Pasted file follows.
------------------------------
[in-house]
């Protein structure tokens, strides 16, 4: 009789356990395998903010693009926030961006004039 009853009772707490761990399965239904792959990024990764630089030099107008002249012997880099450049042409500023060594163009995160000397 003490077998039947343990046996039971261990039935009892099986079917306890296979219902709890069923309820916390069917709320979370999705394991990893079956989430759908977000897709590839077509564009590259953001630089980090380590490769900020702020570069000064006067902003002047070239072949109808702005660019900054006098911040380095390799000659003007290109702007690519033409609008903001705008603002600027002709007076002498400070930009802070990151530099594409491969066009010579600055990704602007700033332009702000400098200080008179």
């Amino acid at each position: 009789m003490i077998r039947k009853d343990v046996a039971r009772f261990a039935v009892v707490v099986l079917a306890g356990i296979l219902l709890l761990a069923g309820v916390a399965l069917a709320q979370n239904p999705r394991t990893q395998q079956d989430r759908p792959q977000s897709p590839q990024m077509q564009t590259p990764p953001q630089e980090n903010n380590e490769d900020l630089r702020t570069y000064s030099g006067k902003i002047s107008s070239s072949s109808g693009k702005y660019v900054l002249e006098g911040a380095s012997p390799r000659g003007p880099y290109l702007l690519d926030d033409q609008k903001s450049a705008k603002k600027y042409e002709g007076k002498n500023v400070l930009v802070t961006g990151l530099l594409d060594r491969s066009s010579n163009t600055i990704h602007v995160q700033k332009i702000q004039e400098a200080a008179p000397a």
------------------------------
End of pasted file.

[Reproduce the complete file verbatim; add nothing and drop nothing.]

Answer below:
[in-house]
């Protein structure tokens, strides 16, 4: 009789356990395998903010693009926030961006004039 009853009772707490761990399965239904792959990024990764630089030099107008002249012997880099450049042409500023060594163009995160000397 003490077998039947343990046996039971261990039935009892099986079917306890296979219902709890069923309820916390069917709320979370999705394991990893079956989430759908977000897709590839077509564009590259953001630089980090380590490769900020702020570069000064006067902003002047070239072949109808702005660019900054006098911040380095390799000659003007290109702007690519033409609008903001705008603002600027002709007076002498400070930009802070990151530099594409491969066009010579600055990704602007700033332009702000400098200080008179």
């Amino acid at each position: 009789m003490i077998r039947k009853d343990v046996a039971r009772f261990a039935v009892v707490v099986l079917a306890g356990i296979l219902l709890l761990a069923g309820v916390a399965l069917a709320q979370n239904p999705r394991t990893q395998q079956d989430r759908p792959q977000s897709p590839q990024m077509q564009t590259p990764p953001q630089e980090n903010n380590e490769d900020l630089r702020t570069y000064s030099g006067k902003i002047s107008s070239s072949s109808g693009k702005y660019v900054l002249e006098g911040a380095s012997p390799r000659g003007p880099y290109l702007l690519d926030d033409q609008k903001s450049a705008k603002k600027y042409e002709g007076k002498n500023v400070l930009v802070t961006g990151l530099l594409d060594r491969s066009s010579n163009t600055i990704h602007v995160q700033k332009i702000q004039e400098a200080a008179p000397a």